Volunteer in Ukraine :: Lviv

Lviv Oblast (UkrainianЛьвівська областьtranslit. L’vivs’ka oblast’; also referred to as L’vivshchyna – Ukrainian: Львівщина) is an oblast (province) in western Ukraine. The administrative center of the oblast is the city of Lviv.

Geography

Grassy flatlands with rolling hills inDrohobych Raion

The terrain of Lviv Oblast is highly varied. The southern part is occupied by the low Beskyd (ukr: Бескиди) mountain chains running parallel to each other from northwest to southeast and covered with secondary coniferous forests as part of the Eastern Carpathians; the highest point is Pikuy (1408 m). North from there are the wide upper Dniester river valley and much smaller upper San River valley. These rivers have flat bottoms covered with alluvial deposits, and are susceptible to floods. Between these valleys and Beskyd lies the Precarpathian upland covered with deciduous forests, with well-known mineral spa resorts (see Truskavets, Morshyn). It's also the area of one of the earliest industrial petroleum and gas extraction. These deposits are all but depleted by now.

In the central part of the region lie Roztocze, Opillia, and part of the Podolia uplands. Rich sulphur deposits were mined here during the Soviet era. Roztocze is densely forested, while Opillia and Podolia (being covered with loess on which fertile soils develop) are densely populated and mostly covered by arable land. In the central-north part of the region lies the Small Polesia lowland, geographically isolated from the rest of Polesia but with similar terrain and landscapes (flat plains with sandy fluvioglacial deposits and pine forests). The far North of the region lies on the Volhynia upland, which is also covered with loess; coal is minedin this area.

Culture

Criterion II: In its urban fabric and its architecture, Lviv is an outstanding example of the fusion of the architectural and artistic traditions of central and eastern Europe with those of Italy and Germany.Lviv's historic centre has been on the United Nations Educational, Scientific and Cultural Organization (UNESCO) World Heritage list since 1998. UNESCO gave the following reasons[75] for its selection:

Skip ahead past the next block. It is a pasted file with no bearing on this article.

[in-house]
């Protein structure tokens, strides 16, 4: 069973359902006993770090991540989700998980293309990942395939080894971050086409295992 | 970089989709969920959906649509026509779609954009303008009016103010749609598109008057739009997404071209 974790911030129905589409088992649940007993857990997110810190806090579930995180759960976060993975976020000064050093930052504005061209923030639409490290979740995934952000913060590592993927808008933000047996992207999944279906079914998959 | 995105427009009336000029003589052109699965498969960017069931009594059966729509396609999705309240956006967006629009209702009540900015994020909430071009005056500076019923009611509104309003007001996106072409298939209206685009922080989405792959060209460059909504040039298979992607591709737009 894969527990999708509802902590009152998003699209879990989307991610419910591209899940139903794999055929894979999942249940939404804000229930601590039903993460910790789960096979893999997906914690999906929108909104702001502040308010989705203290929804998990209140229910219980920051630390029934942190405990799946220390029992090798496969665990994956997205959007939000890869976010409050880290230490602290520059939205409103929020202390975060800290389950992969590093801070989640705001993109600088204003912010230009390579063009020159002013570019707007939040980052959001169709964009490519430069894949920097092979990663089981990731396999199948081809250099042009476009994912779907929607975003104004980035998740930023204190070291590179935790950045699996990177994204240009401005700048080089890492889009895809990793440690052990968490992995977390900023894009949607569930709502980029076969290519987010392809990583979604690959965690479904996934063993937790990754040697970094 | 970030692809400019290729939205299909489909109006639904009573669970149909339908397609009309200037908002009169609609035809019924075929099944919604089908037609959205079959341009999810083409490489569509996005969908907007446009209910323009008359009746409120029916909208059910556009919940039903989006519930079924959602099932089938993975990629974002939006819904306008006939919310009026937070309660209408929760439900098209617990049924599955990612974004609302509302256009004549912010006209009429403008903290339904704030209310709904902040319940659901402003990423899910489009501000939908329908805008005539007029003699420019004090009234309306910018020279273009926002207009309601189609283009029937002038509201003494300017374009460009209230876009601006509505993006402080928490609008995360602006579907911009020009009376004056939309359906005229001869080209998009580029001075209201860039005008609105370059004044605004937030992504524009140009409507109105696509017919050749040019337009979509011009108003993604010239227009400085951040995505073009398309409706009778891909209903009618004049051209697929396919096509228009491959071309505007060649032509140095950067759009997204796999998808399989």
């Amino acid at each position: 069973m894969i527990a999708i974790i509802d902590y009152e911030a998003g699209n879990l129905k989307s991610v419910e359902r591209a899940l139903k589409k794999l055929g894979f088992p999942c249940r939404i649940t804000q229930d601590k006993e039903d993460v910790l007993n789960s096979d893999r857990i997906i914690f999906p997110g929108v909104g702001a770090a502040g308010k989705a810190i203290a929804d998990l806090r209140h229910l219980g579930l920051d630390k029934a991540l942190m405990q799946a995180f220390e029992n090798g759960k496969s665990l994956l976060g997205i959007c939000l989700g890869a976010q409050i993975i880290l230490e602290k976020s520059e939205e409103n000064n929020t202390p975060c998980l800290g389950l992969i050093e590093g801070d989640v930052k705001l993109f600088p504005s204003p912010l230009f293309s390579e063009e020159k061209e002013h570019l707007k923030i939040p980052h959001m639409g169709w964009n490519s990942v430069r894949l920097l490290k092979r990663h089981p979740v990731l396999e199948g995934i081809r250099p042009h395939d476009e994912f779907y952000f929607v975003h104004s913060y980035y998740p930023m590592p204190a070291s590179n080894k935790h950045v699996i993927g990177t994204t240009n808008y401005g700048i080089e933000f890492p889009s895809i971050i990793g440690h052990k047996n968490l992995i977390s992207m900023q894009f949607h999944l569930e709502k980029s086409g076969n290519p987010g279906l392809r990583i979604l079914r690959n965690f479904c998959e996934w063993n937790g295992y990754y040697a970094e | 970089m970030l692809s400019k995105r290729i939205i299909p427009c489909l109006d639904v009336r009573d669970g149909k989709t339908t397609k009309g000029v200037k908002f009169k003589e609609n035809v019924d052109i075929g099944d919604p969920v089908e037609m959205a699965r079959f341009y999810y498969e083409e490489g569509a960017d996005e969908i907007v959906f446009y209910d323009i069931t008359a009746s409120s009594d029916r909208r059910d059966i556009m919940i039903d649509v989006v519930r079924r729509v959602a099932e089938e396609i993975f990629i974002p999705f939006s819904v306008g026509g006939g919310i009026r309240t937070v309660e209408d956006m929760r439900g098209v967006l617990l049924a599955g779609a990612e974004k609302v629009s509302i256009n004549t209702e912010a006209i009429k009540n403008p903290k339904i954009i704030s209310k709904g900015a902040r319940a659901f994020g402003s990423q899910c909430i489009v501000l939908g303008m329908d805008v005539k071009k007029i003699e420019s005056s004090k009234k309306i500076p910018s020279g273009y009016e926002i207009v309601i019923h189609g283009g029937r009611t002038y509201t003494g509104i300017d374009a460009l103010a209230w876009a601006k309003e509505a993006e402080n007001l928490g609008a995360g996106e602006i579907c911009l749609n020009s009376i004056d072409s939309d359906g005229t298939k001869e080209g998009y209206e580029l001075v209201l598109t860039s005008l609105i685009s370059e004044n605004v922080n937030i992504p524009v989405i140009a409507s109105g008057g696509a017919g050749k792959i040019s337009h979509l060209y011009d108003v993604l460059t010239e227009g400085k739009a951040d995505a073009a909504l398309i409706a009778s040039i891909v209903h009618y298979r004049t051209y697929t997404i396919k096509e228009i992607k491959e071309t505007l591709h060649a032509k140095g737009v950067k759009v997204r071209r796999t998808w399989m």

Criterion V: The political and commercial role of Lviv attracted to it a number of ethnic groups with different cultural and religious traditions, who established separate yet interdependent communities within the city, evidence for which is still discernible in the modern town's landscape.

Architecture

Lviv's historic churches, buildings and relics date from the 13th century. In recent centuries it was spared some of the invasions and wars that destroyed otherUkrainian cities. Its architecture reflects various European styles and periods. After the fires of 1527 and 1556 Lviv lost most of its gothic-style buildings but it retains many buildings in renaissance, baroque and the classic styles. There are works by artists of the Vienna Secession, Art Nouveau and Art Deco.

The buildings have many stone sculptures and carvings, particularly on large doors,which are hundreds of years old. The remains of old churches dot the central cityscape. Some three- to five-storey buildings have hidden inner courtyards and grottoes in various states of repair. Some cemeteries are of interest: for example the Lychakivskiy Cemetery where the Polish elite were buried for centuries. Leaving the central area the architectural style changes radically as Soviet-era high-riseblocks dominate. In the centre of the city the Soviet era is reflected mainly in a few modern-style national monuments and sculptures.

Monuments in Lviv


Bronze sculpture dedicated to Nikifor, the famed folk and naïve painter of Lemkodescent.

Inside the Church of the Transfiguration.

St. George's Cathedral, former seat of the Ukrainian Greek Catholic Church

The Church of the Assumption.

Chapel of the Boim family

The Lviv Opera and Ballet Theatre, an important cultural centre for residents and visitors.

Renaissance yard of King Jan III SobieskiHouse

Dominican Church

Palace of Potocki family
Kryvka Church

City sculptures commemorate many people and topics reflecting the rich history of Lviv. There are monuments to:

  • Adam Mickiewicz
  • Ivan Franko
  • King Danylo
  • Taras Shevchenko
  • Ivan Fedorov
  • Solomiya Krushelnytska
  • Ivan Pidkova
  • Mykhailo Hrushevskyi
  • Pope John Paul II
  • Jan Kiliński
  • Ivan Trush
  • Saint George
  • Bartosz Głowacki
  • Monument to the Virgin Mary
  • Nikifor
  • The Good Soldier Švejk
  • Stepan Bandera
  • Leopold von Sacher-Masoch

During the interbellum period there were monuments commemorated to important figures of the history of Poland. Some of these were moved to the PolishRecovered Territories, like the monument of Aleksander Fredro which now is in Wrocław, the monument of King Jan III Sobieski which after 1945 was moved toGdańsk, and the monument of Kornel Ujejski which now is in Szczecin.